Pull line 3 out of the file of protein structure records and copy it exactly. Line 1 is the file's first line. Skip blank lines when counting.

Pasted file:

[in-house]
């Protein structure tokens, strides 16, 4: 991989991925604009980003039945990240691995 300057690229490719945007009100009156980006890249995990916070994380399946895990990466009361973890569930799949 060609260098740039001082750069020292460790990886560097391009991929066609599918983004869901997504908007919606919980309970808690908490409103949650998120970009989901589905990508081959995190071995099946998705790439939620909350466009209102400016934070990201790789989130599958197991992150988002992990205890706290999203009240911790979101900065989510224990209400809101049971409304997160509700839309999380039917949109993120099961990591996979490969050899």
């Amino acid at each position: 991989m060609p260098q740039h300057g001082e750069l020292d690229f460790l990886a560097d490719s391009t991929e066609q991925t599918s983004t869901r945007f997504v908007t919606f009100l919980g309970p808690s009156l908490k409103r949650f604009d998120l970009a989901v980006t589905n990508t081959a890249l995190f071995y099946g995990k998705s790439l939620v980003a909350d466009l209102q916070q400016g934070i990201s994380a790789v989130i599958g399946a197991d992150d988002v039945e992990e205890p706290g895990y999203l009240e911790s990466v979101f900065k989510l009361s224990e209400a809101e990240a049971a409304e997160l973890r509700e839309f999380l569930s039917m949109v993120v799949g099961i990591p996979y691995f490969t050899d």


């Amino acid at each position: 991989m060609p260098q740039h300057g001082e750069l020292d690229f460790l990886a560097d490719s391009t991929e066609q991925t599918s983004t869901r945007f997504v908007t919606f009100l919980g309970p808690s009156l908490k409103r949650f604009d998120l970009a989901v980006t589905n990508t081959a890249l995190f071995y099946g995990k998705s790439l939620v980003a909350d466009l209102q916070q400016g934070i990201s994380a790789v989130i599958g399946a197991d992150d988002v039945e992990e205890p706290g895990y999203l009240e911790s990466v979101f900065k989510l009361s224990e209400a809101e990240a049971a409304e997160l973890r509700e839309f999380l569930s039917m949109v993120v799949g099961i990591p996979y691995f490969t050899d």